Science Daily has a neat article on Nimbus, a cloud computing platform that the project’s team describes as an “infrastructure-as-a-service” (IaaS). To date, organizations are largely adopting the cloud computing model to offload storage and host applications with Web-based front ends. What Argonne National Lab’s open source (Apache v2.0) Nimbus project does is run programs that require heavy number crunching via virtual workloads on the cloud.
Therefore, while organizations are looking at clouds to host business apps, productivity suites and databases, some researchers are already harnessing the power of distributed computing for projects typically relegated to the high performance computing (HPC) arena.
Keahey and her team developed this open source cloud computing infrastructure to allow scientists working on data-intensive research projects to be able to use such virtual machines with a cloud provider. Nimbus also allows users to create multiple virtual machines to complete specific computational jobs that can be deployed throughout the cloud and still work in tandem with each other. This flexibility allows a user to configure a virtual machine and then connect it to resources on a cloud, regardless of who is providing the cloud.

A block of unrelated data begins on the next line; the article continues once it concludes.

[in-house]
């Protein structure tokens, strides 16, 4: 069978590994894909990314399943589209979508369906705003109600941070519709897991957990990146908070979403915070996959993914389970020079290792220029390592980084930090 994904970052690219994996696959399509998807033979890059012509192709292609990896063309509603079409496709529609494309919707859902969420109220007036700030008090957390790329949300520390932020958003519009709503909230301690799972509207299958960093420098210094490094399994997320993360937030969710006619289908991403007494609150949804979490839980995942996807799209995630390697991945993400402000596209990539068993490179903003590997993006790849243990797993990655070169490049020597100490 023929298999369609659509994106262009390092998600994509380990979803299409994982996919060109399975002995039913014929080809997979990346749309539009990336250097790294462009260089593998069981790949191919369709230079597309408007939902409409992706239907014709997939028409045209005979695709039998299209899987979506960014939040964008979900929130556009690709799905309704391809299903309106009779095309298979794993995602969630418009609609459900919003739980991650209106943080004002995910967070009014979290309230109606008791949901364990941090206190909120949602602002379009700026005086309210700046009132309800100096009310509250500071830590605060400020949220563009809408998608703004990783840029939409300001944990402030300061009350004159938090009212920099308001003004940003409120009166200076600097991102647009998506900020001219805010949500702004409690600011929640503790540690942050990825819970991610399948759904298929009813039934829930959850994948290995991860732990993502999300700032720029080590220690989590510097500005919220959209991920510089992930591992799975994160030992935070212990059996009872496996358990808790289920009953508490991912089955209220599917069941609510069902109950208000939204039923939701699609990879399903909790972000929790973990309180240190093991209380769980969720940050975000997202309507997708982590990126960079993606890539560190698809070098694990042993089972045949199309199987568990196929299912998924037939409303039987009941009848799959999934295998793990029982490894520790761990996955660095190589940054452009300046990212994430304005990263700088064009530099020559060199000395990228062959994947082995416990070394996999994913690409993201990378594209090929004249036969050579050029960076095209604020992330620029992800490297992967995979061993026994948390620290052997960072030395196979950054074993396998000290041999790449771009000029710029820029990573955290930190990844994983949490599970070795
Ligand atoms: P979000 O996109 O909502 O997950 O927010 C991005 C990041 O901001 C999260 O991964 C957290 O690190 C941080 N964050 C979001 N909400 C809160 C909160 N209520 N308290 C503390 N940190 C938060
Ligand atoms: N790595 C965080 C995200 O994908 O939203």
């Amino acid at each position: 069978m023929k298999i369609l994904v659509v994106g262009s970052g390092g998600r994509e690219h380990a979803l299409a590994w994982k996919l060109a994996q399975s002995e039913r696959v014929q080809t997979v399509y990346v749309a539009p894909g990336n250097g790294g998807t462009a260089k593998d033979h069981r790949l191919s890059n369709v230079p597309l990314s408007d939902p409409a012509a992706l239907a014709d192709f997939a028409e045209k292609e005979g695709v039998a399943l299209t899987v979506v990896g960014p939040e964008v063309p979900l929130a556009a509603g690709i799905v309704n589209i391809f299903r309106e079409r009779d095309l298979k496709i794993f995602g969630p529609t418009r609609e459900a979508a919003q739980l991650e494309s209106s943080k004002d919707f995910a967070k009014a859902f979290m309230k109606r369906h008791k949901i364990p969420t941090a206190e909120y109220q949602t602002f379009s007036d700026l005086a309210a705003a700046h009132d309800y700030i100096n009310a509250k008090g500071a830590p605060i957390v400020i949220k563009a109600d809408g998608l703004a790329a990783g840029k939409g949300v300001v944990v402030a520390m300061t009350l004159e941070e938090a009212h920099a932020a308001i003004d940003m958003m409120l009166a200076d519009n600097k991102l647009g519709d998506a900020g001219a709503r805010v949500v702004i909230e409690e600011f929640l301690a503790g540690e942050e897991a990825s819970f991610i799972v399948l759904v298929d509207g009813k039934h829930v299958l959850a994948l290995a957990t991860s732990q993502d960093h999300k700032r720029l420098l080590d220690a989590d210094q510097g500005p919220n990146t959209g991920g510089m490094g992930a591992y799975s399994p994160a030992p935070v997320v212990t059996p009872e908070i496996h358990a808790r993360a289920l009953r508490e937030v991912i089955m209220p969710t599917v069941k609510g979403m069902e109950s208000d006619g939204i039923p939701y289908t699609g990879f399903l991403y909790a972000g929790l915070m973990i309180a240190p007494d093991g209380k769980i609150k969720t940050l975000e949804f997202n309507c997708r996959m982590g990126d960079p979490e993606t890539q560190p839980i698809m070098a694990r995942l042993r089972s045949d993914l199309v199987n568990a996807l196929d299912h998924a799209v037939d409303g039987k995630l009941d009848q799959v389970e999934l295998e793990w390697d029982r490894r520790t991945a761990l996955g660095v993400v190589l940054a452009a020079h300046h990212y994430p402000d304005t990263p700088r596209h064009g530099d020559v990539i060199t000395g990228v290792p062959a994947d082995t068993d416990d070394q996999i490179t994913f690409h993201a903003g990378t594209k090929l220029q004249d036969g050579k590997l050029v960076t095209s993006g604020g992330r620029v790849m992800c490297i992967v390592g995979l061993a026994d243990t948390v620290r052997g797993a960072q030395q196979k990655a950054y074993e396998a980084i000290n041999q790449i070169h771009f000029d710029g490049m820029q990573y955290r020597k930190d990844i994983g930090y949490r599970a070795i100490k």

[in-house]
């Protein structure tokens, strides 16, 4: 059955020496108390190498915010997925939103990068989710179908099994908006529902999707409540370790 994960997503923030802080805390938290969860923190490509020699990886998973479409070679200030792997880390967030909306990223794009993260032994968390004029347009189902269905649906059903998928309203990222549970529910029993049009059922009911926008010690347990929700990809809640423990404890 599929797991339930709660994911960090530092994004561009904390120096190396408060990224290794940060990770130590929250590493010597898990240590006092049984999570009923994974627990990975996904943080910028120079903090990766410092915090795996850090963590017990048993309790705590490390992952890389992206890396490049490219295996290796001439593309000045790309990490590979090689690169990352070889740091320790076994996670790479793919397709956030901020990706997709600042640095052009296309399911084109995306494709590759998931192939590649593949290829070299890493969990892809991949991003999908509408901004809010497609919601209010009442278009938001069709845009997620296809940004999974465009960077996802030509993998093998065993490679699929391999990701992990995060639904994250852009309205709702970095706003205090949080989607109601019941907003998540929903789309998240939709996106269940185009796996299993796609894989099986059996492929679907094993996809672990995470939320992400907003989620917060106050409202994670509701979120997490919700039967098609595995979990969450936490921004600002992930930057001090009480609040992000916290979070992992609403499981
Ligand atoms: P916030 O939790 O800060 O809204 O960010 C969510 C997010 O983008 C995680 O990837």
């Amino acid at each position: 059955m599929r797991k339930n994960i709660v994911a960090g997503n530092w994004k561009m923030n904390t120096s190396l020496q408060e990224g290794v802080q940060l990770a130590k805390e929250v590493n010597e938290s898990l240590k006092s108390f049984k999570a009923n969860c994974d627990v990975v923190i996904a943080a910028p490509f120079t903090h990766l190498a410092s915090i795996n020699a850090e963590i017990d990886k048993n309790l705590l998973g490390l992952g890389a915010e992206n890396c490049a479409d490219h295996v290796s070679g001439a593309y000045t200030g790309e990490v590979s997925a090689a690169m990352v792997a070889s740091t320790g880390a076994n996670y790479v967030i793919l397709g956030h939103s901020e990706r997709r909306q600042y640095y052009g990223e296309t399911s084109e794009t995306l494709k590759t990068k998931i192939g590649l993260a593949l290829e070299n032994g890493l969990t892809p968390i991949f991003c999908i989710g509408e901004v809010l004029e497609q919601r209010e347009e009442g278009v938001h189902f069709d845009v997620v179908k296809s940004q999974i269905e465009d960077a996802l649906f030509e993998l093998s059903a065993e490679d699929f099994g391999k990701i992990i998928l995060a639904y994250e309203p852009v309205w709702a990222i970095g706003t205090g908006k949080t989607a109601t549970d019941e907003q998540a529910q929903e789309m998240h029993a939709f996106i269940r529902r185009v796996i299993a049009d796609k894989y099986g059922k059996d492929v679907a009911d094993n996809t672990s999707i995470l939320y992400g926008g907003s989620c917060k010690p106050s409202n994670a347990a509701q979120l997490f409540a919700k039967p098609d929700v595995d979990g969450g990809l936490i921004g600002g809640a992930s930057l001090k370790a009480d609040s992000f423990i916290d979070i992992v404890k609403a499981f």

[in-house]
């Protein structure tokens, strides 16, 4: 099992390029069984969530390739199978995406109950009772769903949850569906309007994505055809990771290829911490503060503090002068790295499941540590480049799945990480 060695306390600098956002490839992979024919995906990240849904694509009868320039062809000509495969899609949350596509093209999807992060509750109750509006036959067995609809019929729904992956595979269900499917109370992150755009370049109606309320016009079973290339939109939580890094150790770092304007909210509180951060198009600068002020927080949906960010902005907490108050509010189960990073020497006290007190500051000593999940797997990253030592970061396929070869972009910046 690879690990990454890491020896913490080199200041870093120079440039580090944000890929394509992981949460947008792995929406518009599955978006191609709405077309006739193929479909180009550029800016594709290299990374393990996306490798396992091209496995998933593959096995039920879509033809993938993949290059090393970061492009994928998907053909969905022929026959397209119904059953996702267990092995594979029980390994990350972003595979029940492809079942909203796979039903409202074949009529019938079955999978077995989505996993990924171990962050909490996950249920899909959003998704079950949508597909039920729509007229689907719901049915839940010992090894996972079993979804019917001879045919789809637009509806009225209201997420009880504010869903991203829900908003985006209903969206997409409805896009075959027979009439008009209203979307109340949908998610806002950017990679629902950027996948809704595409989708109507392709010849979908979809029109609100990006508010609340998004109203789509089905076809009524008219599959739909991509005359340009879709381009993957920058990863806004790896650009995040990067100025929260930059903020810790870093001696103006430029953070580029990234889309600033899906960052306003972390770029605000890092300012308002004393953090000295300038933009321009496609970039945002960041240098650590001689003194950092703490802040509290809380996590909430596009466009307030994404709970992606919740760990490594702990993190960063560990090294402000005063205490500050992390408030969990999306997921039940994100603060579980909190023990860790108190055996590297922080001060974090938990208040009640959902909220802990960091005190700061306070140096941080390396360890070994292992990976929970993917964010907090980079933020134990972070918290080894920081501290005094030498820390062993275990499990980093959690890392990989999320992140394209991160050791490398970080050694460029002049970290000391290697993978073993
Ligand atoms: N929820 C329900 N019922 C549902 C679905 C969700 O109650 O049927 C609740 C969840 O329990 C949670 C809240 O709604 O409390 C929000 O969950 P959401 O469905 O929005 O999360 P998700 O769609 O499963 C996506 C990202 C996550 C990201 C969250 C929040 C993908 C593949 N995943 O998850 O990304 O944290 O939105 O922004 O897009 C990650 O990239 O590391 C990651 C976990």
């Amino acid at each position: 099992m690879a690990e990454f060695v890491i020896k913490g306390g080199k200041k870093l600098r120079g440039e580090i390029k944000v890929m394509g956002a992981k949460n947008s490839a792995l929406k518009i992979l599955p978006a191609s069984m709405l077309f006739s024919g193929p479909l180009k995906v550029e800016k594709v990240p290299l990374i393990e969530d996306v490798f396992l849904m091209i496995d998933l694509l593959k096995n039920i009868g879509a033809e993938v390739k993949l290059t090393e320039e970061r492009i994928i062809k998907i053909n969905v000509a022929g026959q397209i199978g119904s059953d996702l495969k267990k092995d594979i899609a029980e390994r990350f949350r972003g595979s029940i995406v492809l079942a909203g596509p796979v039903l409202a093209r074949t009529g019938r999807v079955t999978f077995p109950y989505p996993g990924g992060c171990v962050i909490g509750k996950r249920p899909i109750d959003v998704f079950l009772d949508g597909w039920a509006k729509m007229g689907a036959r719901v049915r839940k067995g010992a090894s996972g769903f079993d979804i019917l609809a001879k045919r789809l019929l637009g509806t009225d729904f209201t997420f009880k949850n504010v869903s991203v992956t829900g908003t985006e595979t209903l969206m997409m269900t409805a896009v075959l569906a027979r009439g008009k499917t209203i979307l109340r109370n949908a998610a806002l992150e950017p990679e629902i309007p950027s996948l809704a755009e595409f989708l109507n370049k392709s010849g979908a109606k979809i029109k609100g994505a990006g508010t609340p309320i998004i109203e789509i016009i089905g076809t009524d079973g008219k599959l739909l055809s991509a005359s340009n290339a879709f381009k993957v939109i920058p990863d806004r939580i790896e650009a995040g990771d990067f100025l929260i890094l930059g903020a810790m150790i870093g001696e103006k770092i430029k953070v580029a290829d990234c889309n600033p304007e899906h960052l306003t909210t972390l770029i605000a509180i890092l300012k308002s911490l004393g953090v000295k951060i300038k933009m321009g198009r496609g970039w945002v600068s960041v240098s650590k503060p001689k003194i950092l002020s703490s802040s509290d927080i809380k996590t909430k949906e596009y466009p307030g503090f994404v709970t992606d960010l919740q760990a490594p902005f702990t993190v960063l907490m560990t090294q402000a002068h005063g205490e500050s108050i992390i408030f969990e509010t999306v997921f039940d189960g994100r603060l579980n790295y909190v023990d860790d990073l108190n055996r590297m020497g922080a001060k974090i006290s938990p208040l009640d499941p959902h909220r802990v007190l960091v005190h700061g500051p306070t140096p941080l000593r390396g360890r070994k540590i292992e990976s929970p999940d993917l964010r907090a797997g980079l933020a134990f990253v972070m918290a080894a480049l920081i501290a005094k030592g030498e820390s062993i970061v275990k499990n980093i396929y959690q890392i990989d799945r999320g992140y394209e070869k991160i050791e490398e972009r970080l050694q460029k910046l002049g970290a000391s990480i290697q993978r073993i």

Having this kind of flexibility and on-demand computing power is vital to projects that are extremely data-intensive, such as research efforts in experimental and theoretical physics. Nimbus has already been deployed successfully to support the STAR nuclear physics experiment at Brookhaven National Laboratory’s Relativistic Heavy-Ion Collider. When researchers there needed to turn the massive amounts of data they had generated into viable simulations for an international conference, they used Nimbus to create virtual machines that were run through commercial cloud computing providers.
Did it get your attention? Visit the official Nimbus website for an overview and a FAQ on the technology.
Source: Science Daily
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